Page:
This was done without seeking any input from the public or allowing for applications by anyone other than Bagley. Argo, who would have been up for re-election this year, will not have to run for re-election until 2024.
Legislation passed by the Georgia General Assembly in 1964 allows the Oconee County Board of Education to fill vacancies on the Board by procedures it sets for itself.
Both Parrish and Bagley were first appointed to the Board and then elected to full terms.
The General Assembly would have to change that legislation, and that would happen only with the support of Gaines, Wiedower and Sen. Bill Cowsert, or whomever is elected in November to represent Oconee County in the General Assembly.
Hammock and Mauck are competing for the seat held by Bagley, who is stepping down at the end of the year.
Third Local Question
Nearly nine in 10 of those answering the Republican Ballot question on a tax break for persons more than 70 years of age wanted to grant that break.
The question asked specifically about school taxes, which make up 71.2 percent of the property taxes most voters in the county pay.
Local governments are authorized to provide for such tax exemptions, and Oconee County already provides exemptions beyond what the state provides.
In Oconee County, each person who is 65 years old or older is granted an exemption of $15,000 on a homestead owned and occupied by that person if the person’s net income, together with the income of a spouse sharing the residence, does not exceed $15,000 per year.
In addition, each person who is 65 years old or older can be granted an exemption from all county and school taxes on that person’s primary residence if the person’s gross household income does not exceed $46,027 for the preceding year.
The state grants an increased homestead exemption for homeowners 62 years old and older when the net income of the applicant and spouse does not exceed $10,000 for the preceding year. A portion of Social Security income and certain retirement income are excluded from the calculation of the income.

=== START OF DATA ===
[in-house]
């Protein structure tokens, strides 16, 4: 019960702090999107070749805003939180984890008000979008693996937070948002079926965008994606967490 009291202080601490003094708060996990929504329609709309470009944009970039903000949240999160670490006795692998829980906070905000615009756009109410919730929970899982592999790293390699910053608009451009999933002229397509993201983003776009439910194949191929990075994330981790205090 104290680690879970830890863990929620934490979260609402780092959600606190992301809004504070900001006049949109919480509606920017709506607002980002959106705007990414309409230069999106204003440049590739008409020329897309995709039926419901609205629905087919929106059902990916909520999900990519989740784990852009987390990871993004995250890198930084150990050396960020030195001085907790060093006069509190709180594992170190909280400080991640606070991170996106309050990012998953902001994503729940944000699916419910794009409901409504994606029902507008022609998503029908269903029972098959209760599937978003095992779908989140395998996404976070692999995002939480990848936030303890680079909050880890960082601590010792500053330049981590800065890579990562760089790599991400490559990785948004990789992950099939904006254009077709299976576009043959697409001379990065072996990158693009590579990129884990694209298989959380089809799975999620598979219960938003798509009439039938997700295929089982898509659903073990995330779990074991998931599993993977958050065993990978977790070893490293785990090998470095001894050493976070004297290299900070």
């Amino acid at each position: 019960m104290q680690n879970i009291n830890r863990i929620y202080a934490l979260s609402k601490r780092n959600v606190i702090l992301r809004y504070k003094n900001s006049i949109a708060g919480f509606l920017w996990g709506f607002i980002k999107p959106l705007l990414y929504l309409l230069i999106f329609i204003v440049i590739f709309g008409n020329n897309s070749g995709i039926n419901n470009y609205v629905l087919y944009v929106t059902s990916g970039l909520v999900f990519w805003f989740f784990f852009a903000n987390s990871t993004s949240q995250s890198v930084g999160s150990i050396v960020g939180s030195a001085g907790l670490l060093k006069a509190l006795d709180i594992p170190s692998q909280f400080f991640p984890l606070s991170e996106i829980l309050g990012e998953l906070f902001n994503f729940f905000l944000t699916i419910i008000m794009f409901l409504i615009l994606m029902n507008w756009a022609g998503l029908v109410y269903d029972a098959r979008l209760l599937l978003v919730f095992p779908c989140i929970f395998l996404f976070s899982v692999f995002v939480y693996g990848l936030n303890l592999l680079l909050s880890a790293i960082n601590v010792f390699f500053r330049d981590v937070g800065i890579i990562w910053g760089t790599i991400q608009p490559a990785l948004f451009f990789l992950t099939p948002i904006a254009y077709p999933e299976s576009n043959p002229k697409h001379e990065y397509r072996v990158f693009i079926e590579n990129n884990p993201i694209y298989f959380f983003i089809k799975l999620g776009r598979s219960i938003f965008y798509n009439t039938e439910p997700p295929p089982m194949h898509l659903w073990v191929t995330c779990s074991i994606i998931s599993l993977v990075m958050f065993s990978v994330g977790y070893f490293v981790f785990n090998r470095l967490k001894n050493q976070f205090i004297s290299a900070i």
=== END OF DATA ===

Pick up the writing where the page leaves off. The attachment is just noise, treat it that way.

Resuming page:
The Board of Education would have to agree to the tax reduction requested by the Republican Party Ballot question.
Partisan Elections, District Elections
The Oconee County Republican Party asked for and was given access to the ballot questions submitted by the Oconee County Democratic Party.
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One of these questions asked voters if they wanted to make local Board of Education and Board of Commissioner races nonpartisan.
The other asked if the voters wanted to have local candidates run in districts, rather than at large. The question was ambiguous as to whether it covered the Board of Education, but it clearly covered the Board of Commissioners.
The Oconee County Republican Party leadership decided to use the two Democratic Questions, to label them as from the Democrats, and to ask their voters to vote down both proposals.
“The future success and identity of Oconee County hang in the balance as a small minority is attempting to sneak dubious and non-representative policies into our beloved community,” Adam Hammond, a member of the Oconee County Republican Party Executive Board, wrote in a column in The Oconee Enterprise.
Hammond urged voters to vote No on the ballot questions.
Republican voters on Tuesday took a less dim view of the options, with 44.9 percent approving of non-partisan elections and 43.3 percent approving of districting.
Democratic voters overwhelming approved of both proposals, with 89.3 percent voting in favor of non-partisan races, and 72.5 percent voting in favor of districts.
Meaning Of Questions
If the responses of the Democrats and Republicans are combined, 50.2 percent of those responding to the two ballots approve of non-partisan elections, and 46.8 percent approve of districting.
Which means the issue is split among those responding.
Turnout on Tuesday was a high, with 12,212 of the county’s 29,155 active registered voters casting a ballot. That is only 41.9 percent.
The number of persons who responded to the ballot questions dropped, with only 9,951 Republicans responding to the question on the Western Judicial Circuit and 11,529 members of both parties responding to the question on non-partisan elections and 11,301 responding to the question on districts.
So at best one could say that less than a quarter of the county’s registered voters are known to have stated preferences for non-partisan elections and districting.
It seems unlikely many Democrats would have approved of moving out of the Western Judicial Circuit, but it is hard to know how those persons who were not partisan enough to vote in either primary feel about that issue.
In short, it is difficult to know how to extrapolate the responses from the ballot questions to those who didn’t choose vote or who didn't get a chance to answer them.
The nonbinding questions, in addition, are just that, and it is possible nothing will come of the responses to any of them.